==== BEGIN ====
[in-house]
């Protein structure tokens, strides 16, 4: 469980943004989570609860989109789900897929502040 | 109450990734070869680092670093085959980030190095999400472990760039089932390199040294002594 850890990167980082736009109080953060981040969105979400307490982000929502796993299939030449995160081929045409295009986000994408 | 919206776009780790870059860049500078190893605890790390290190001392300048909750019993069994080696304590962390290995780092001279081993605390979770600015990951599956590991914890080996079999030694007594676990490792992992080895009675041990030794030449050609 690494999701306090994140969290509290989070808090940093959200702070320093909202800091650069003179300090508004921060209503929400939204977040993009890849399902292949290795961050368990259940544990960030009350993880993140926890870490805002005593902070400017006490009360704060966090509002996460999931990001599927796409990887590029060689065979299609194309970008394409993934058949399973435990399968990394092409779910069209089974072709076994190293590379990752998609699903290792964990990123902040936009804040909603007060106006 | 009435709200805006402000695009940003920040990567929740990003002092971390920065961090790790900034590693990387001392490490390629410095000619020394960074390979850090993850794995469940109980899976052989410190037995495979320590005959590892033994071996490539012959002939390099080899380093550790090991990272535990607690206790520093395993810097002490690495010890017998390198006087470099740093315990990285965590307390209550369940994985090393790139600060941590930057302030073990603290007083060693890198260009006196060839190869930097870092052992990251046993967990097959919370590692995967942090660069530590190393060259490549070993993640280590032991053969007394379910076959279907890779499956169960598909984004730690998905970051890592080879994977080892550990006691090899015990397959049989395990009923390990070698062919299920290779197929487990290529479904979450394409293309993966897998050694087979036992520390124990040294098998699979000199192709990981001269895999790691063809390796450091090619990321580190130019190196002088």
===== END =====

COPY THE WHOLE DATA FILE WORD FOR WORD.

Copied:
[in-house]
């Protein structure tokens, strides 16, 4: 469980943004989570609860989109789900897929502040 | 109450990734070869680092670093085959980030190095999400472990760039089932390199040294002594 850890990167980082736009109080953060981040969105979400307490982000929502796993299939030449995160081929045409295009986000994408 | 919206776009780790870059860049500078190893605890790390290190001392300048909750019993069994080696304590962390290995780092001279081993605390979770600015990951599956590991914890080996079999030694007594676990490792992992080895009675041990030794030449050609 690494999701306090994140969290509290989070808090940093959200702070320093909202800091650069003179300090508004921060209503929400939204977040993009890849399902292949290795961050368990259940544990960030009350993880993140926890870490805002005593902070400017006490009360704060966090509002996460999931990001599927796409990887590029060689065979299609194309970008394409993934058949399973435990399968990394092409779910069209089974072709076994190293590379990752998609699903290792964990990123902040936009804040909603007060106006 | 009435709200805006402000695009940003920040990567929740990003002092971390920065961090790790900034590693990387001392490490390629410095000619020394960074390979850090993850794995469940109980899976052989410190037995495979320590005959590892033994071996490539012959002939390099080899380093550790090991990272535990607690206790520093395993810097002490690495010890017998390198006087470099740093315990990285965590307390209550369940994985090393790139600060941590930057302030073990603290007083060693890198260009006196060839190869930097870092052992990251046993967990097959919370590692995967942090660069530590190393060259490549070993993640280590032991053969007394379910076959279907890779499956169960598909984004730690998905970051890592080879994977080892550990006691090899015990397959049989395990009923390990070698062919299920290779197929487990290529479904979450394409293309993966897998050694087979036992520390124990040294098998699979000199192709990981001269895999790691063809390796450091090619990321580190130019190196002088």